#3 Connecticut

#4 Minnesota

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Doug Wallick via Creative Commons

State Income Tax: 5.35% to 9.85%
State Sales Tax: 6.875%
Estate Tax/Inheritance Tax: Yes/No

Maybe long winters aren't the only reason seniors leave this state for warmer climes. The North Star State taxes Social Security income to the same extent as the federal government does (up to 85%). Pensions are taxable regardless of whether they're military, government or private pensions. As of 2013, the state added a new top income tax rate of 9.85% on taxable income of more than $150,000 for single filers and more than $250,000 for joint filers.

Food, clothing, and prescription and nonprescription drugs are exempt from the state sales tax. A few cities and counties also add their own sales tax.

Median property tax on a $200,400 median-valued home is $2,098, according to the Tax Foundation. Homeowners of any age may be eligible for a state-paid refund for homeowners whose property taxes are high relative to their incomes. About one-third of homeowners will receive a refund in 2014, averaging $840.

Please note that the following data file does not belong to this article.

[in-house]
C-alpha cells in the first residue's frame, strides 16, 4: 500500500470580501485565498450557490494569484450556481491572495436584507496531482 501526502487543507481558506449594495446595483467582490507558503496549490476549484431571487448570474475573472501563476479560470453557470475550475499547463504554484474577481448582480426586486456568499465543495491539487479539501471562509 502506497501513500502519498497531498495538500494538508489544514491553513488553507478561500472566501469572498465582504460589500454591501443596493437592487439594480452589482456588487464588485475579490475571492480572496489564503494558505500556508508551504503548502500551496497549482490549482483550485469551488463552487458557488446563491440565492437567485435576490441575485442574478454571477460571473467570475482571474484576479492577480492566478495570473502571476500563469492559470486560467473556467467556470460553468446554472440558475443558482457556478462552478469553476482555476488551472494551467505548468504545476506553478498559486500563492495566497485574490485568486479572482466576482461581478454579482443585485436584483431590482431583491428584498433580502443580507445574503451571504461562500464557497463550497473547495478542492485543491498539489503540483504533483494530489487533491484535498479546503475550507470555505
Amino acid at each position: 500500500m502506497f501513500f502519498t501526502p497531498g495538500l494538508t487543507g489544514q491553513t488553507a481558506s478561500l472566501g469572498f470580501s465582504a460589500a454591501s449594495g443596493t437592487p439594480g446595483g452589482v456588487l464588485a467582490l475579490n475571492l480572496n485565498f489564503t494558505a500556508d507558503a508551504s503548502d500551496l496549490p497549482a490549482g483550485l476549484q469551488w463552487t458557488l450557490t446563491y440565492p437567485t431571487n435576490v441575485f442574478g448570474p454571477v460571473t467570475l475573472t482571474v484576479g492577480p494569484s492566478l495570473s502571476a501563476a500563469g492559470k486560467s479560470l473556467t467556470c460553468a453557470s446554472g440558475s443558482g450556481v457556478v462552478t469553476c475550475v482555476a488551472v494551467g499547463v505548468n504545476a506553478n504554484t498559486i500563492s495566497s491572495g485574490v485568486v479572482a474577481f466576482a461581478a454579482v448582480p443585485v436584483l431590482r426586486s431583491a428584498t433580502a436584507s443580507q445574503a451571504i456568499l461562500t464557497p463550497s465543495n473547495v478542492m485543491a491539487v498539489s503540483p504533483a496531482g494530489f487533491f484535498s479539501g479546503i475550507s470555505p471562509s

Minnesota taxes estates valued at more than $1 million. Assets left to a surviving spouse are exempt. The maximum tax rate is 16%. On July 1, the state added a gift tax of 10%, with a lifetime credit of $100,000 and an annual exemption amount indexed to inflation (for 2013, it's $14,000 per recipient). The credit protects up to $1 million in lifetime gifts.

#4 Minnesota

#5 Montana

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State Income Tax: 1% to 6.9%
State Sales Tax: None
Estate Tax/Inheritance Tax: No/No

The Treasure State is one of five states that do not impose a general sales tax. That's the good news. The bad news is that it taxes most forms of retirement income. In addition, its top tax rate kicks in on taxable income of more than $16,400. The state allows a pension- and annuity-income exemption of up to $3,830 per person, subject to certain income limitations. Residents 65 and older can exclude up to $1,600 of interest income from state taxes.

While there's no general sales tax, Montana's tourist taxes could hit residents, too. There's a 3% tax on accommodations and campgrounds, and a 4% tax on rental vehicles. Montana allows tourism-dependent local communities to impose a local option sales tax of up to 3%.